I once saw a case where an administrator installed a cluster service to run using his own account because it was the easiest way to get a new service running. 45 days later, when he went to change his password, the service died. He set his account to never expire, and six months later when he quit and his account was disabled, and the service died again. Give each service its own service account, and never use your own account for anything but your own login.
- Enable anonymous FTP uploads
Unless you really do want to host illegal warez that will burn your bandwidth and use up all your disk space, never allow anonymous uploads on FTP servers.
- Configure an open relay
Configuring an open relay is the easiest way to stop your users from sending email to anyone; which is also the fast path to having your mail servers put on every block list on the planet.
- Leave default credentials intact
Default credentials are published, well known, and scanned for by free tools. One of the fastest ways to get hacked is to leave default credentials alone.
- Use dictionary passwords
Here’s the second fastest way to get hacked; using dictionary words for passwords. It only takes the simplest of tools a few minutes to run through every word in the dictionary, making password cracking a trivial exercise.
- Use non-expiring passwords
The main reason we expire passwords is so that, if they have been compromised, eventually that door is closed. Trust me, no matter how good you think your password is, it’s not that good. Change your password regularly the same way as you make your users do it.
- Use shared/common credentials
Check the log to see who made that change. Who did? The administrator? Great, who knows the administrator password? Every administrative user should have their own set of credentials, and the administrator/root/supervisor account passwords should be locked up and only pulled out in case of emergency. Anything less breaks accountability and any hope for auditing who did what.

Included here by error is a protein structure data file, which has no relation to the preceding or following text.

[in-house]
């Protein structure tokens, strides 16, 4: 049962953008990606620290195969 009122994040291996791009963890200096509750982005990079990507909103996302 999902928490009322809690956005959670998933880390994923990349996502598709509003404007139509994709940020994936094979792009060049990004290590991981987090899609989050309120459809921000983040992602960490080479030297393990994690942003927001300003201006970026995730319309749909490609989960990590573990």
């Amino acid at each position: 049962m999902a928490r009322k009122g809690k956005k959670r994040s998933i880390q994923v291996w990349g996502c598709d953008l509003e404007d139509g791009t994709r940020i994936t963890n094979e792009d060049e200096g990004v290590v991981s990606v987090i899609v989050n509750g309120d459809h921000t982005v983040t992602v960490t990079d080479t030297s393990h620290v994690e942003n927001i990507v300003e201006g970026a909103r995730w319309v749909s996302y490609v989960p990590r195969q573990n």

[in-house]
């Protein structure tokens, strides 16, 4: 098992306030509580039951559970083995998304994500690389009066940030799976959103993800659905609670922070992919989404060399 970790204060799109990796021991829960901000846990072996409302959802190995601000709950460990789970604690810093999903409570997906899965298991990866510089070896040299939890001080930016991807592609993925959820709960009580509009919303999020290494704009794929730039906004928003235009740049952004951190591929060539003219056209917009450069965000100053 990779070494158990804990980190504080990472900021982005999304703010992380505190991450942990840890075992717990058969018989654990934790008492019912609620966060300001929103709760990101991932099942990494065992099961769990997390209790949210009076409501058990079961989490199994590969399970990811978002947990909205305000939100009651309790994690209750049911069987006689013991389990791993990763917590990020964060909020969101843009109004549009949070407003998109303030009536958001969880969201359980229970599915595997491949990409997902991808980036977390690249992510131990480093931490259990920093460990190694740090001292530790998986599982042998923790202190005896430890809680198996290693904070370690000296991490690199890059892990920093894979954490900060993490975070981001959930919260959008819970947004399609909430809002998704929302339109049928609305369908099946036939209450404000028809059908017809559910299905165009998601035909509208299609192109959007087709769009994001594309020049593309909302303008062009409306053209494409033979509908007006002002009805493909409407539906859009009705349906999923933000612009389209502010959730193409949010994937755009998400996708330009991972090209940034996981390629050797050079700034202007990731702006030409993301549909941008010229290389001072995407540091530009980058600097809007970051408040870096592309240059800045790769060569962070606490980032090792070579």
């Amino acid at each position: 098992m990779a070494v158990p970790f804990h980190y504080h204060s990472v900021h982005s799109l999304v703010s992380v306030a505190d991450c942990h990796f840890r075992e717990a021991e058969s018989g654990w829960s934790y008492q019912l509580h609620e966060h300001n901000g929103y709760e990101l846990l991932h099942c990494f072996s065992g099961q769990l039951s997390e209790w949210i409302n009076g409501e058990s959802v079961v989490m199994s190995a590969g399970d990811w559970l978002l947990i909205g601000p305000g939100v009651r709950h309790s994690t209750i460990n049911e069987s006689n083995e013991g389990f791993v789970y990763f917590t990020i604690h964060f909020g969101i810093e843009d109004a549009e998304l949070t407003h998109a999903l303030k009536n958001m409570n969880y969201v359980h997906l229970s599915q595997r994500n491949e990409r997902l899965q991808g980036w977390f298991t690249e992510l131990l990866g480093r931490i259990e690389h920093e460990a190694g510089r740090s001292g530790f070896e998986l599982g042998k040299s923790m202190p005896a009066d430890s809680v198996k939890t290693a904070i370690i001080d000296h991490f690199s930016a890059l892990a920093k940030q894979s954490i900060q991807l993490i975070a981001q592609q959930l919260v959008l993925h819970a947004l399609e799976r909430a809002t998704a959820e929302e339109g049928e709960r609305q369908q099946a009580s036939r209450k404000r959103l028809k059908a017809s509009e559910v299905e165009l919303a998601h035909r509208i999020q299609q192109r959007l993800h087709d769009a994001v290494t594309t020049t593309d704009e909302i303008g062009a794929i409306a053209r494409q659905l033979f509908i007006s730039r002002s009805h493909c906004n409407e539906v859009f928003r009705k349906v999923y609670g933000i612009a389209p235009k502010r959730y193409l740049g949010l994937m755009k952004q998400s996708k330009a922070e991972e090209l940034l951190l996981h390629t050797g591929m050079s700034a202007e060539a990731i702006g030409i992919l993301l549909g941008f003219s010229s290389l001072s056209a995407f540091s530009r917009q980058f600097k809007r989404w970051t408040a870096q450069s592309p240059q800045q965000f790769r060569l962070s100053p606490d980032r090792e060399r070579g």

- Run unverified downloads
Checksums are there so you can be sure what you think you downloaded is what you have. Always verify things you downloaded from the Internet before running them, especially when you are going to be running them using privileged accounts.
- Use outbound permit ACLs instead of a proxy
Do you like herding cats? Me neither, and I also don’t like trying to tighten a screw with a hammer, or driving a nail with a wrench. Outbound ACLs should block things you don’t want all systems to do, like send SMTP or NetBIOS traffic to the Internet. If you want to control web access, use a proxy, which is purpose built for the task and can deal with FQDNs and URLs instead of ip.addrs.
- Block PINGs
The PING of Death is over a decade old. Blocking ICMP echo and response does almost nothing for security, but breaks a tried and true method for testing connectivity and troubleshooting network issues. It also violates an RFC.
- Deploy open Wi-Fi networks
Hiding your SSID does nothing to secure your network. Deploying an open Wi-Fi network is as dangerous as running an Ethernet drop into the alley out back of your shop, and is an open invitation for attackers to run amok on your network. At a minimum, implement WPA, and segment your wireless network from your wired.
- Surf the Internet while logged on as an administrator
When you are logged on as an administrator, every program you run is a risk. Unless you have a sandboxed browser, a compromised website could lead to a compromised client, or worse, network. Surf the web using your regular account to reduce your risk from zero-day attacks.
- Read email while logged on as an administrator
Much like surfing the web, running your mail client with your privileged account runs the risk of compromise from malware attachments, embedded scripts in email, etc. The best antivirus and antispam products in the world still rely on signatures, which can only be developed after a zero-day attack becomes a known attack.
- Skip documentation
Show me an administrator who likes to document, and I will… well, I won’t have to do anything because no administrator on the planet likes to document, but it is a necessary part of the job. Even you won’t remember everything you did six months later, having documentation to refer to can make the difference between a simple task, and weeks of reverse engineering or reinventing the wheel.
- Skip change logs